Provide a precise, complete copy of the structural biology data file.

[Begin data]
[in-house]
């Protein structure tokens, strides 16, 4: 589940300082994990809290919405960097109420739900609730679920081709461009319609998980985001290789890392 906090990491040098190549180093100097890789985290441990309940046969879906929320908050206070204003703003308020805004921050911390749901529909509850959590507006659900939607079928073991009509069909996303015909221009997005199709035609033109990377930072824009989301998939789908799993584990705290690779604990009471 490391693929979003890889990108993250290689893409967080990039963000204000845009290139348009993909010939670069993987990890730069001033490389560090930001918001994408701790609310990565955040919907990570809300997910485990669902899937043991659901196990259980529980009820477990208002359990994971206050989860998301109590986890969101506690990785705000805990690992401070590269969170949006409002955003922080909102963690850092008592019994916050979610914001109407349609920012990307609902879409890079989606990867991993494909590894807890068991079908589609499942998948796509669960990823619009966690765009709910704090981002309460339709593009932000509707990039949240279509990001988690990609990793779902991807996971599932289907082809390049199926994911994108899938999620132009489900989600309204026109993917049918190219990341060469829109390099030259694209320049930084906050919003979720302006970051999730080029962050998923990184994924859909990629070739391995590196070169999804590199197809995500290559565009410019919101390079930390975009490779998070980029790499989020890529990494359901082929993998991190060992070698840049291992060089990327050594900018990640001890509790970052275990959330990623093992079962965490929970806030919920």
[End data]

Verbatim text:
[in-house]
């Protein structure tokens, strides 16, 4: 589940300082994990809290919405960097109420739900609730679920081709461009319609998980985001290789890392 906090990491040098190549180093100097890789985290441990309940046969879906929320908050206070204003703003308020805004921050911390749901529909509850959590507006659900939607079928073991009509069909996303015909221009997005199709035609033109990377930072824009989301998939789908799993584990705290690779604990009471 490391693929979003890889990108993250290689893409967080990039963000204000845009290139348009993909010939670069993987990890730069001033490389560090930001918001994408701790609310990565955040919907990570809300997910485990669902899937043991659901196990259980529980009820477990208002359990994971206050989860998301109590986890969101506690990785705000805990690992401070590269969170949006409002955003922080909102963690850092008592019994916050979610914001109407349609920012990307609902879409890079989606990867991993494909590894807890068991079908589609499942998948796509669960990823619009966690765009709910704090981002309460339709593009932000509707990039949240279509990001988690990609990793779902991807996971599932289907082809390049199926994911994108899938999620132009489900989600309204026109993917049918190219990341060469829109390099030259694209320049930084906050919003979720302006970051999730080029962050998923990184994924859909990629070739391995590196070169999804590199197809995500290559565009410019919101390079930390975009490779998070980029790499989020890529990494359901082929993998991190060992070698840049291992060089990327050594900018990640001890509790970052275990959330990623093992079962965490929970806030919920």